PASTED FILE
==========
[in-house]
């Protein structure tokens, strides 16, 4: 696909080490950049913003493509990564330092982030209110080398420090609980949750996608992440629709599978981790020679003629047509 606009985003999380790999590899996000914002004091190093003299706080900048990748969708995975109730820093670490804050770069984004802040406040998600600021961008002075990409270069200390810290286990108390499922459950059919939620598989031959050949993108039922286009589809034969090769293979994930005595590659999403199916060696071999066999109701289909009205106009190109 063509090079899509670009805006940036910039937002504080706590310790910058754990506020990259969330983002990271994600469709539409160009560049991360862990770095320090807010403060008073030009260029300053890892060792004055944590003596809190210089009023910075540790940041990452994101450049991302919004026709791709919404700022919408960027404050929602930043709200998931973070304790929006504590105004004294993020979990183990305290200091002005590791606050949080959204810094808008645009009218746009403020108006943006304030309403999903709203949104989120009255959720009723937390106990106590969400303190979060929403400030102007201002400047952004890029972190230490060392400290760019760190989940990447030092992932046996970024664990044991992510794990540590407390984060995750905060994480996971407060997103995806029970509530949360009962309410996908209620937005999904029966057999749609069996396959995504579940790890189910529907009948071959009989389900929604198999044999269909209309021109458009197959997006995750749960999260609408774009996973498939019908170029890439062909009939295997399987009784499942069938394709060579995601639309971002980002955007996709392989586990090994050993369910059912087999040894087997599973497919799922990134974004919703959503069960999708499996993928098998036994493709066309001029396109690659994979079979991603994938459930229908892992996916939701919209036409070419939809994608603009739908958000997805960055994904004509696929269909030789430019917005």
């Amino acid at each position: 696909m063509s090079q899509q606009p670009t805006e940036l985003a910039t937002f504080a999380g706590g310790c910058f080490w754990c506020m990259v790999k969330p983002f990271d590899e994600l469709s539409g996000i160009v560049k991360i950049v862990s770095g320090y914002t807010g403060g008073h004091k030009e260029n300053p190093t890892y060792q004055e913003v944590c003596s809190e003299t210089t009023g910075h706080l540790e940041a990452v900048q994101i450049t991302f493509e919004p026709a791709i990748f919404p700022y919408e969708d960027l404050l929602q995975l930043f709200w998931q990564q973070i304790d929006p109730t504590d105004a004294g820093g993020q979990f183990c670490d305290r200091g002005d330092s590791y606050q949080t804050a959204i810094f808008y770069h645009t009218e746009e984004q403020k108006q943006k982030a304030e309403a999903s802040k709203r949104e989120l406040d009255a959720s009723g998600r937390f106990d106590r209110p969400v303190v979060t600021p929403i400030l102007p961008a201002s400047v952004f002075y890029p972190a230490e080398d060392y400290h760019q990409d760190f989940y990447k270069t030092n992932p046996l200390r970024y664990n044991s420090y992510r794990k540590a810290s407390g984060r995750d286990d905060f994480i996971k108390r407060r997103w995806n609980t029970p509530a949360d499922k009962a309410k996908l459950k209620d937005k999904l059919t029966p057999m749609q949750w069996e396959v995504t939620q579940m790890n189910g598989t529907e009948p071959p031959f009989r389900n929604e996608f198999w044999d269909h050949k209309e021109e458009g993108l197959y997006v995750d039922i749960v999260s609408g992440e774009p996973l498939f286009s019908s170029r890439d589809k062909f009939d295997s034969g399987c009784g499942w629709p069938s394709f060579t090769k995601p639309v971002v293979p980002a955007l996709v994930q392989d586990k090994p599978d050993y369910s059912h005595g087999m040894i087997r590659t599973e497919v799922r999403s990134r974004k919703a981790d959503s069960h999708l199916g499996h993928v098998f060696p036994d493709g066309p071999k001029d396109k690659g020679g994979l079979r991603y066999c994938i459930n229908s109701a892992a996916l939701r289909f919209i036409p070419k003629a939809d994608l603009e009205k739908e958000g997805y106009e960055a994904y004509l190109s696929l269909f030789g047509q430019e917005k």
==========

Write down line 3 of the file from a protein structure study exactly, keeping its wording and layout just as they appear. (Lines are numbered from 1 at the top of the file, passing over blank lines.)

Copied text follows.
């Amino acid at each position: 696909m063509s090079q899509q606009p670009t805006e940036l985003a910039t937002f504080a999380g706590g310790c910058f080490w754990c506020m990259v790999k969330p983002f990271d590899e994600l469709s539409g996000i160009v560049k991360i950049v862990s770095g320090y914002t807010g403060g008073h004091k030009e260029n300053p190093t890892y060792q004055e913003v944590c003596s809190e003299t210089t009023g910075h706080l540790e940041a990452v900048q994101i450049t991302f493509e919004p026709a791709i990748f919404p700022y919408e969708d960027l404050l929602q995975l930043f709200w998931q990564q973070i304790d929006p109730t504590d105004a004294g820093g993020q979990f183990c670490d305290r200091g002005d330092s590791y606050q949080t804050a959204i810094f808008y770069h645009t009218e746009e984004q403020k108006q943006k982030a304030e309403a999903s802040k709203r949104e989120l406040d009255a959720s009723g998600r937390f106990d106590r209110p969400v303190v979060t600021p929403i400030l102007p961008a201002s400047v952004f002075y890029p972190a230490e080398d060392y400290h760019q990409d760190f989940y990447k270069t030092n992932p046996l200390r970024y664990n044991s420090y992510r794990k540590a810290s407390g984060r995750d286990d905060f994480i996971k108390r407060r997103w995806n609980t029970p509530a949360d499922k009962a309410k996908l459950k209620d937005k999904l059919t029966p057999m749609q949750w069996e396959v995504t939620q579940m790890n189910g598989t529907e009948p071959p031959f009989r389900n929604e996608f198999w044999d269909h050949k209309e021109e458009g993108l197959y997006v995750d039922i749960v999260s609408g992440e774009p996973l498939f286009s019908s170029r890439d589809k062909f009939d295997s034969g399987c009784g499942w629709p069938s394709f060579t090769k995601p639309v971002v293979p980002a955007l996709v994930q392989d586990k090994p599978d050993y369910s059912h005595g087999m040894i087997r590659t599973e497919v799922r999403s990134r974004k919703a981790d959503s069960h999708l199916g499996h993928v098998f060696p036994d493709g066309p071999k001029d396109k690659g020679g994979l079979r991603y066999c994938i459930n229908s109701a892992a996916l939701r289909f919209i036409p070419k003629a939809d994608l603009e009205k739908e958000g997805y106009e960055a994904y004509l190109s696929l269909f030789g047509q430019e917005k």